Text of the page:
A Million Sitas: an epitome of imagination
- Nita Vidyarthi
Photos courtesy: Inner Eye Communications
April 14, 2015
On the closing evening of Pratibimb, a three-day festival of women in theatre presented by young actress Shahana Chatterjee and Inner Eye Communications at the G. D. Birla Sabhagar, Kolkata, celebrated dancer Anita Ratnam’s dramatic entry on stage for portrayal of a different take on the age-old meek Sita, had the spectators awed. The curtain rose perfectly on an indefinable relationship of magnificence and semi-gloom in the setting.
The riveting performance begins with the spotlight on Ratnam in front of masks planted on two placards, one with a blue King’s face with a lotus and a bow hanging from the sides of a vertical plank depicting Rama, and another similar one of Ravana with a sword and a kamandalu (round water-pot with a spout) on the left at the backdrop of the stage as the simple sets. Sita (Ratnam) narrates the story of her birth.
The thought-provoking exploration of relationships with Sita seamlessly encompasses dance-theatre, mime, storytelling, conversation and movement and emerges as an exceptional study of mythology’s most misunderstood protagonist. Sita becomes the central figure and link connecting with other pivotal female characters from Ramayana - Ahalya, Manthara, Surpanakha and Mandodari - all women with strong identities. Instead of following the popular Valmiki, Tulsidas or Kamban versions of the story, Anita has researched and drawn from lesser-known retellings of the Ramayana in Kannada, Tamil, Telugu, Himachali, Odia and Bengali, much of it from women’s oral traditions. She even adapts from the Thai and Indonesian versions. These account for the unusual portrayals and situations depicted. So, Manthara transforms into a butterfly and Surpanakha, a field Marshal in Ravana’s army. The language is also unconventional - English with a sprinkling of Sanskrit, Telugu, Kannada and Tamil and theatre. The dance theatre begins from the birth of Sita as the metallic sound of gongs together with edakka, ushers in Ratnam to introduce herself as, “This is Sita, daughter of Ravana, adopted daughter of Janaka.” King Janaka discovers her at the tip of the plough. So, she is Sita and Janaki. As the story unfolds, the audience is awestruck with the visual character of the ambivalence between dramaturgy and theatre. Sita’s birth from Ravana’s nostrils after he overate mangoes (given by Shiva) and sneezed, throws an edgy yet comical curve into the versatility of movements displayed by the dancer. Kalari, Kathakali, Qi Jong, yoga, meditation, including movements in silence, and Tai Chi all go into the choreography by Ratnam and Hari Krishnan performed in the Neo-Bharatam style, based on a Bharatanatyam foundation.
The aesthetics of the presentation apart from great dancing was an asset. The lights by Victor Paulraj and the simple sets provided a perfect foil to the character, so did the informal costumes of Rajasthani folk skirts, flavoured with waist-coats by Tarun Tahiliani. The lotus pond where Janaki relaxes was virtually real with synthetic lotuses. The multiple uses of these flexible lotus stems showed imagination. A novelty was the 9 bowls of rice arranged in a row with a mango on top and the dancing took place at times in front of it. According to Ratnam, the 9 bowls depict the 9 heads of Ravana and the tenth one is hers! Fascinating, stunning and an epitome of imagination!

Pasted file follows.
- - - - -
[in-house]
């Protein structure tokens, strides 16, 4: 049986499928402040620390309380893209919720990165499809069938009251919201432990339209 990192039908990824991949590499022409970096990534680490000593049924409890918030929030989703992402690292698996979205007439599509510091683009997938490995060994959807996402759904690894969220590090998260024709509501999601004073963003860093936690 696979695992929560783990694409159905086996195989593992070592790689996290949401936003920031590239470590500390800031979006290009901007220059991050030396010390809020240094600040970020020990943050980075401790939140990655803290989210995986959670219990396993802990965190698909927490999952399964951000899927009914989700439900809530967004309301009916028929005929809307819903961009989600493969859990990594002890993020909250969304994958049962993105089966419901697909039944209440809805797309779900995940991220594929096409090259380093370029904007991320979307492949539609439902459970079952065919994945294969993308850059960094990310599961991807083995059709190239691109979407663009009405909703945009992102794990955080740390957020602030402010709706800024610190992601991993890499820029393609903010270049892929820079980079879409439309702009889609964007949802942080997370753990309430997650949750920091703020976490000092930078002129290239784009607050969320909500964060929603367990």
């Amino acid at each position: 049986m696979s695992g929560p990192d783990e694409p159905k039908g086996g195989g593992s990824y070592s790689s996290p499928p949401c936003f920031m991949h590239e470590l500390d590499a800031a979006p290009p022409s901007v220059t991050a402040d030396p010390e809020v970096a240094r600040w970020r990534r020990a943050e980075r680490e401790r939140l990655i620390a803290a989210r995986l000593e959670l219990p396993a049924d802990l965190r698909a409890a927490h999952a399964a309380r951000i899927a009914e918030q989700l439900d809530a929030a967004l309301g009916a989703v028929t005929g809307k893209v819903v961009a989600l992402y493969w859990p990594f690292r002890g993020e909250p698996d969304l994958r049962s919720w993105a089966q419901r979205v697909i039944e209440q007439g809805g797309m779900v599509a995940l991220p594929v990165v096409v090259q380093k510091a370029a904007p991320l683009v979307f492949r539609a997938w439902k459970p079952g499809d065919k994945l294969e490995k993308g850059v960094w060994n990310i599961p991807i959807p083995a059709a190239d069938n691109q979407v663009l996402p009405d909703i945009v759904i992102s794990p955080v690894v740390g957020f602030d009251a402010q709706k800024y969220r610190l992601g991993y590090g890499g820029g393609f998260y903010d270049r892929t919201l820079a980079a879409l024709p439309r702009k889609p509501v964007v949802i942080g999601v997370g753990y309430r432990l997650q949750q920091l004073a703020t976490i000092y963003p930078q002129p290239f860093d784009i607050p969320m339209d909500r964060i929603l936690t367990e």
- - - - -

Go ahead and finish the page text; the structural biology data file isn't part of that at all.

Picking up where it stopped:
The live music with singer Sharanya Krishnan, L. Subhashri, and Paramita at the front corner of the stage helped the dramaturgy and dance to gain a greater range of dynamics, emotion and richer expressiveness as in the lilting “Sitamma Mayamma” and “Sita Kalyanam Vaibogamey” not forgetting to mention the poignant refrain “Aaraaro aareeraaro” which emphasizes the narration that “war is kind to men; it makes them heroes or villains, it’s the women who are left behind.”
Between episodes came the “taketat dhin taka” bols to avoid overlap. The Surpanakha episode (her nose was mutilated but she did not get justice. Nobody had pride and lust like her for Rama) with all its grandeur of costumes, scintillating claws, a tiara-type of head dress, the sparkling yet anguish-filled face accentuated by her monologues were a riotous triumph in totality. Her most pronounced success was in her rendering with a deep araimandi, Kathakali and Kalari moves, stretched, taut hand movements influenced by Makyong, the traditional form of dance from Northern Malaysia.
Equally convincing was the Manthara episode and the mystical yet powerful conclusion that Sita is not the weak, meek beloved of Rama but a strong woman with a discerning mind who asserts herself and protests. The tempestuous movements recalled the tempestuous moments of millions of women as the captivating execution, exuberance and performing evolutions of Anita Ratnam as Sita, ardently reminded, I am Sita, Janaki, Ahalya, Manthara, Mandodari, Surpanakha, Anita, Rajyalakshmi, Nafisa, Padma, Carol... in the concluding statement. An unforgettable performance with a pulsating union of movement, sound, lights and stunning costumes exploring the contemporary flavour in the traditional text and dance form.
Dr. Nita Vidyarthi is a critic of performing arts, specialising in dance, dance theatre and expressions and is a regular contributor to The Hindu, and the Statesman Kolkata in dance, vocal music and theatre. She is trained in Kathak, Bharatanatyam and Manipuri as well as vocal, semi-classical music and Rabindra Sangeet. A Science communicator, Ph.D. in Polymer Science, Commonwealth Scholar and a retired Professor of Chemistry, Nita devotes most of her time to dance and theatre writing.